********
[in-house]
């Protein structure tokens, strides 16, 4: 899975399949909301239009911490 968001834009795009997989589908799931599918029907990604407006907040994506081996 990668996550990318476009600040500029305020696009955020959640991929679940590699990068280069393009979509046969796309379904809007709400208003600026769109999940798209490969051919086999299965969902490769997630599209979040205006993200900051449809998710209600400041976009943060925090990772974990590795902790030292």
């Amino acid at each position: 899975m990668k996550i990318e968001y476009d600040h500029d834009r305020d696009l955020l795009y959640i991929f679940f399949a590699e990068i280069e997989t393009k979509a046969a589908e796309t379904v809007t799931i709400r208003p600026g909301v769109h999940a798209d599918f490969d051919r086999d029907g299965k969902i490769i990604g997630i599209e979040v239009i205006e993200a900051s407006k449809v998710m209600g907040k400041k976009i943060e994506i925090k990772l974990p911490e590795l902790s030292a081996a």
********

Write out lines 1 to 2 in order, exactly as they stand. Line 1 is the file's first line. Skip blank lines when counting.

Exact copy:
[in-house]
């Protein structure tokens, strides 16, 4: 899975399949909301239009911490 968001834009795009997989589908799931599918029907990604407006907040994506081996 990668996550990318476009600040500029305020696009955020959640991929679940590699990068280069393009979509046969796309379904809007709400208003600026769109999940798209490969051919086999299965969902490769997630599209979040205006993200900051449809998710209600400041976009943060925090990772974990590795902790030292």